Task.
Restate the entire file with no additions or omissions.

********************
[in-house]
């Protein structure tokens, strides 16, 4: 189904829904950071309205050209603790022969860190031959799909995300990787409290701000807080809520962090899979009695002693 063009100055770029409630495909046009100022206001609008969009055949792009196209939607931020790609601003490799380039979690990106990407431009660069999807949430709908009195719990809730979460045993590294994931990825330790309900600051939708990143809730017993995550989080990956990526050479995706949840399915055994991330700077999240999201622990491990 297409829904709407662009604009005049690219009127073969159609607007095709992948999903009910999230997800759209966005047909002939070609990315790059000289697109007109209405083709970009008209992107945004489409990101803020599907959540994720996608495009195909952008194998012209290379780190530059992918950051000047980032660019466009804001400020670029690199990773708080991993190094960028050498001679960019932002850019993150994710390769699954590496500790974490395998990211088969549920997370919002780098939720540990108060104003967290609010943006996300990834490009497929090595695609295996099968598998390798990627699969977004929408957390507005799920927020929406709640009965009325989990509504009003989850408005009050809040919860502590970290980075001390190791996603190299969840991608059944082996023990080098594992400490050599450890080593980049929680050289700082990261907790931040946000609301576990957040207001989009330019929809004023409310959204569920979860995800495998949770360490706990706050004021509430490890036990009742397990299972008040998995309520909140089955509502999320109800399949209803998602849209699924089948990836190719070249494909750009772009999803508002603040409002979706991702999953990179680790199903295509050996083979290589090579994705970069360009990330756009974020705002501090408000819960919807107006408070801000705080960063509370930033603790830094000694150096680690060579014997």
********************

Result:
[in-house]
């Protein structure tokens, strides 16, 4: 189904829904950071309205050209603790022969860190031959799909995300990787409290701000807080809520962090899979009695002693 063009100055770029409630495909046009100022206001609008969009055949792009196209939607931020790609601003490799380039979690990106990407431009660069999807949430709908009195719990809730979460045993590294994931990825330790309900600051939708990143809730017993995550989080990956990526050479995706949840399915055994991330700077999240999201622990491990 297409829904709407662009604009005049690219009127073969159609607007095709992948999903009910999230997800759209966005047909002939070609990315790059000289697109007109209405083709970009008209992107945004489409990101803020599907959540994720996608495009195909952008194998012209290379780190530059992918950051000047980032660019466009804001400020670029690199990773708080991993190094960028050498001679960019932002850019993150994710390769699954590496500790974490395998990211088969549920997370919002780098939720540990108060104003967290609010943006996300990834490009497929090595695609295996099968598998390798990627699969977004929408957390507005799920927020929406709640009965009325989990509504009003989850408005009050809040919860502590970290980075001390190791996603190299969840991608059944082996023990080098594992400490050599450890080593980049929680050289700082990261907790931040946000609301576990957040207001989009330019929809004023409310959204569920979860995800495998949770360490706990706050004021509430490890036990009742397990299972008040998995309520909140089955509502999320109800399949209803998602849209699924089948990836190719070249494909750009772009999803508002603040409002979706991702999953990179680790199903295509050996083979290589090579994705970069360009990330756009974020705002501090408000819960919807107006408070801000705080960063509370930033603790830094000694150096680690060579014997």